Or that Karl Barth, addressing prisoners, said
the prayer for stronger faith is the one prayer
that has never been denied?

Death exists nowhere in nature, not
in the minds of birds or the consciousness of flowers,
not even in the numb brain of the wildebeest calf
gone under to the grinning crocodile, nowhere
in the mesh of woods or tons of sea, only
in our forebodings, our formulae.
There is still enough energy in one overlooked star
to power all the heavens madmen have ever proposed."

- John Updike

"How It Really Is"

...or bankruptcy...

"Everything Is Awesome 8/24/19"

"Everything Is Awesome 8/24/19"

Please do visit, often...

"Is The US Becoming A Third World Nation?"

"Is The US Becoming A Third World Nation?"
by Charles Hugh Smith

"This is a chart of an informal kleptocracy which cloaks itself in the faux finery of democracy and a (rigged) "market" economy.
Click image for larger size.
Back in the day, nations that didn't qualify as either developed (First World) or developing (Second World) were by default Third World, impoverished, corrupt and what we now refer to as failed states--governments that were incapable of improving the lives of their people and the machinery of governance, generally as a result of corruption and self-serving elites, i.e. kleptocracies.

Is the U.S. slipping into Third World status? While many scoff at the very question, others citing the rise of homelessness, entrenched pockets of abject poverty and the decaying state of infrastructure might nod "yes."
 These are not uniquely Third World problems, they're symptoms of a status quo that's fast losing First World capabilities. What characterizes Third World/Failing States isn't just poverty, crumbling infrastructure and endemic corruption; at a systems level these are the key dynamics in Third World/Failing States:

1. The status quo protects insiders at the expense of everyone else.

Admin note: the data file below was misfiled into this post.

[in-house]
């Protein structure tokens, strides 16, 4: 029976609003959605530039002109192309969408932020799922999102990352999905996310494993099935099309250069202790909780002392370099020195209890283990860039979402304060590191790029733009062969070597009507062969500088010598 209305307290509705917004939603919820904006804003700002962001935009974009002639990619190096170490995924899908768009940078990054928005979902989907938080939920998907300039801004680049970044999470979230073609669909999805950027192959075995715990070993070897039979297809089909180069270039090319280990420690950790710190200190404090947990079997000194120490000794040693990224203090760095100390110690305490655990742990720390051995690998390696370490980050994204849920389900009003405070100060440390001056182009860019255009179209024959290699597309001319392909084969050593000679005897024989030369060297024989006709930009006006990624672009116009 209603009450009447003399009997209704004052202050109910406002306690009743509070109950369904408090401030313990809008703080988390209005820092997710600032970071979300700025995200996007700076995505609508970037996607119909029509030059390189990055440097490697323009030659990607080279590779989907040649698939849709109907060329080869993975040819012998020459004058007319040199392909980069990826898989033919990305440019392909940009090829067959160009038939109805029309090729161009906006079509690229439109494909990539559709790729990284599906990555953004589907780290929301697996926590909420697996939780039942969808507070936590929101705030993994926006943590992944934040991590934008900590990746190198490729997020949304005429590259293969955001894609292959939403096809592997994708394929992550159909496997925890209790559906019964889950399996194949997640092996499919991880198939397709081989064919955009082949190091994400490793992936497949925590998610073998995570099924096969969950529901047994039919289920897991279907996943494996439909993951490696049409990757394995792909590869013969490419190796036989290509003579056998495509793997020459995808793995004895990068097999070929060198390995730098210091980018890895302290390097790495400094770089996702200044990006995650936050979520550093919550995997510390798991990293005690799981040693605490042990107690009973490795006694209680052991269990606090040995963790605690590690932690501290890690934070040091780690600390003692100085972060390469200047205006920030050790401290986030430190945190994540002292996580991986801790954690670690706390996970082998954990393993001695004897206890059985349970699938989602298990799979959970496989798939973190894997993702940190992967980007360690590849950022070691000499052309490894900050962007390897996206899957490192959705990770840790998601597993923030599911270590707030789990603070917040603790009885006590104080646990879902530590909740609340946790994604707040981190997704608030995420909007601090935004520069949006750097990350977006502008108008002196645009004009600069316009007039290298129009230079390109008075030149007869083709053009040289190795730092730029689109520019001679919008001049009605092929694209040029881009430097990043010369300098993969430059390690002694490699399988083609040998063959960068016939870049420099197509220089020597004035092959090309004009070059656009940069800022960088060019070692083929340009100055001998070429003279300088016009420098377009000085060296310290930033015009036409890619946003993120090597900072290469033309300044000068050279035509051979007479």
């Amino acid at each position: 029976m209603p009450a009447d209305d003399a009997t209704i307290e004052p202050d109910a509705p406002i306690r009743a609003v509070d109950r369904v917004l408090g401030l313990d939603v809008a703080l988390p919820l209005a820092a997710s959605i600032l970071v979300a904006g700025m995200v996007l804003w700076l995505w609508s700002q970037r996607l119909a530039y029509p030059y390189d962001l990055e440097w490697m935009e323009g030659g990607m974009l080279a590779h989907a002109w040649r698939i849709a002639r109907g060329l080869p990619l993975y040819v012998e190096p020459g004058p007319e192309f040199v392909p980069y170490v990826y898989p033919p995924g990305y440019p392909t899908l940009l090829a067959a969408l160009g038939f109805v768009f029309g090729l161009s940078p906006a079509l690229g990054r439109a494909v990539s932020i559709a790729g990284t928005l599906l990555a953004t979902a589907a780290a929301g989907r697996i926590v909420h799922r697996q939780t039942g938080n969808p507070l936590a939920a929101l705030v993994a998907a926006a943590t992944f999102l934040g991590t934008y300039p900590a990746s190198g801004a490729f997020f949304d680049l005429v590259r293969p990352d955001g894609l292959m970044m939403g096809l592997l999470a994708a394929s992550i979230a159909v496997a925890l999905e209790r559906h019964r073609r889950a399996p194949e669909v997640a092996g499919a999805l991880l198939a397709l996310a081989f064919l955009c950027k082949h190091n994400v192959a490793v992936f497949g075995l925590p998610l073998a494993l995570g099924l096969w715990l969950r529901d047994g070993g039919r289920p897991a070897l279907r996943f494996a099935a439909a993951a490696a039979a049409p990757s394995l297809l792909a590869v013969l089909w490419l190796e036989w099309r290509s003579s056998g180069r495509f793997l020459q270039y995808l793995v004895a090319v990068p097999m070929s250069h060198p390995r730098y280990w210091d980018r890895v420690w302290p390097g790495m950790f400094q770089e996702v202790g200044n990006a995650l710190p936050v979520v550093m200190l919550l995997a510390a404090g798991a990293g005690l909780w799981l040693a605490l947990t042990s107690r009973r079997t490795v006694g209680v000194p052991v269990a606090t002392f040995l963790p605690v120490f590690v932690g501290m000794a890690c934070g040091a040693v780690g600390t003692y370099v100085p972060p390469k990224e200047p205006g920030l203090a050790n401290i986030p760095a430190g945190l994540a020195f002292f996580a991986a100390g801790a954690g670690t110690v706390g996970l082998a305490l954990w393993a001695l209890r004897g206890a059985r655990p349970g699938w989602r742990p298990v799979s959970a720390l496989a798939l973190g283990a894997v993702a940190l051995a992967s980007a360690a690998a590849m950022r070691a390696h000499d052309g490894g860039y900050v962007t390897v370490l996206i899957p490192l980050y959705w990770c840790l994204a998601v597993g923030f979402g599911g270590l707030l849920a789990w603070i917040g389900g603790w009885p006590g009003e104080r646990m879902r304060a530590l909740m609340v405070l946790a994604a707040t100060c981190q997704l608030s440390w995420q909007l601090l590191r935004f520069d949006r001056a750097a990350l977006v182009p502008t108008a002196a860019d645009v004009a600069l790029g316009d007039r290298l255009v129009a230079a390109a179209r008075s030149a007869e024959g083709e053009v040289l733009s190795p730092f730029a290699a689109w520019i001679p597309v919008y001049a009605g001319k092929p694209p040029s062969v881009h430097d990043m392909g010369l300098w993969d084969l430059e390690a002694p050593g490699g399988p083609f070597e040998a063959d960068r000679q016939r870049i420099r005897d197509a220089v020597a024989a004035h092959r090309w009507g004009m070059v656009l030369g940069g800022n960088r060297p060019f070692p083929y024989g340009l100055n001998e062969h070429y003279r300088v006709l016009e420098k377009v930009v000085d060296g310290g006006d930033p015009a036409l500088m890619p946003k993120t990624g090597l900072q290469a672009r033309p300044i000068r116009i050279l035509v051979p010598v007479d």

2. There is no real accountability; failure has no consequences, bureaucrats are never fired for incompetence, reforms are watered down or neutered by institutional sclerosis.
3. Pay-to-play is the most cost-effective way to influence policy or evade consequences.
4. The status quo is incapable of differentiating between complexity that serves the legitimate purposes of transparency and accountability and complexity that serves no purpose beyond guaranteeing insiders' paper-shuffling jobs. As a consequence, complexity that adds no value chokes the economy and the government.
5. There are two sets of laws: one for insiders and the super-wealthy, and another harsher set for everyone else.
6. The super-wealthy fear nothing because the system functions to serve their interests.
7. The super-wealthy and state insiders control the media's narratives and the machinery of governance to serve their interests. Reforms are in name only; the faces of elected officials change but nothing changes structurally.
8. Insiders, well-paid pundits and the technocrats serving the corporate and state elites believe the status quo is just fine because they're doing fine; they are blind to the soaring inequality, systemic corruption, stupendous waste and the impossibility of real reform.

Does America's status quo protects insiders at the expense of everyone else? Yes. As for the other seven characteristics: yes, yes, yes, yes, yes, yes and yes.

And lets' not forget #9: the vast majority of the economic gains flow to the elite at the very top of the wealth-power pyramid: is this true in the U.S.? Definitively yes. Just look at the chart above: this is a chart of an informal kleptocracy which cloaks itself in the faux finery of democracy and a (rigged) "market" economy. That's the very definition of a Third World failed state."